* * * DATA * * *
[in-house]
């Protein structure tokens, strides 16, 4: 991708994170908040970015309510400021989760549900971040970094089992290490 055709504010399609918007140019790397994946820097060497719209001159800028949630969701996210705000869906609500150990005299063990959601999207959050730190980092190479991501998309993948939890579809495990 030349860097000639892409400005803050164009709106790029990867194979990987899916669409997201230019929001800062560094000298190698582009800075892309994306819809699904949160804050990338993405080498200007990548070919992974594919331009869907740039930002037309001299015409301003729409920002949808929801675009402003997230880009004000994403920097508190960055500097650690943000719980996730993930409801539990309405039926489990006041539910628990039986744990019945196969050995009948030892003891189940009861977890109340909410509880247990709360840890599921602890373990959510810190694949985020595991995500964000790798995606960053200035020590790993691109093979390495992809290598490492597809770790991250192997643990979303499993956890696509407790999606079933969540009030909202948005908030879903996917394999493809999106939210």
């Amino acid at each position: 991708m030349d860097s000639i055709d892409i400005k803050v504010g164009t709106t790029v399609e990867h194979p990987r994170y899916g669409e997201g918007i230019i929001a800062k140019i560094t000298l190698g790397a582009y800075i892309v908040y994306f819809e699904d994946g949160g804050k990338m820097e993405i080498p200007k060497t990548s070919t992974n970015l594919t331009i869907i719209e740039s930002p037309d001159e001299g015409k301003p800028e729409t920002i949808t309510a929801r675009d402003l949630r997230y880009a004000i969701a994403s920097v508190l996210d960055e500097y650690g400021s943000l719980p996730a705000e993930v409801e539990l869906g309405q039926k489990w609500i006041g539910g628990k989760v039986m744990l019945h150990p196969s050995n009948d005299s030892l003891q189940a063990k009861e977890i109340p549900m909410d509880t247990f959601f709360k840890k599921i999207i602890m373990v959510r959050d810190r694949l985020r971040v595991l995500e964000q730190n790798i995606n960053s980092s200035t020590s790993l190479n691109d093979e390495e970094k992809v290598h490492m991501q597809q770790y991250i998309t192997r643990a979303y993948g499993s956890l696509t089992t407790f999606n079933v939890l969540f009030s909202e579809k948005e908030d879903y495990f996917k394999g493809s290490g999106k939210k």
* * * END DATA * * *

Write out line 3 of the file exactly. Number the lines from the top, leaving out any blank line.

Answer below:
């Amino acid at each position: 991708m030349d860097s000639i055709d892409i400005k803050v504010g164009t709106t790029v399609e990867h194979p990987r994170y899916g669409e997201g918007i230019i929001a800062k140019i560094t000298l190698g790397a582009y800075i892309v908040y994306f819809e699904d994946g949160g804050k990338m820097e993405i080498p200007k060497t990548s070919t992974n970015l594919t331009i869907i719209e740039s930002p037309d001159e001299g015409k301003p800028e729409t920002i949808t309510a929801r675009d402003l949630r997230y880009a004000i969701a994403s920097v508190l996210d960055e500097y650690g400021s943000l719980p996730a705000e993930v409801e539990l869906g309405q039926k489990w609500i006041g539910g628990k989760v039986m744990l019945h150990p196969s050995n009948d005299s030892l003891q189940a063990k009861e977890i109340p549900m909410d509880t247990f959601f709360k840890k599921i999207i602890m373990v959510r959050d810190r694949l985020r971040v595991l995500e964000q730190n790798i995606n960053s980092s200035t020590s790993l190479n691109d093979e390495e970094k992809v290598h490492m991501q597809q770790y991250i998309t192997r643990a979303y993948g499993s956890l696509t089992t407790f999606n079933v939890l969540f009030s909202e579809k948005e908030d879903y495990f996917k394999g493809s290490g999106k939210k």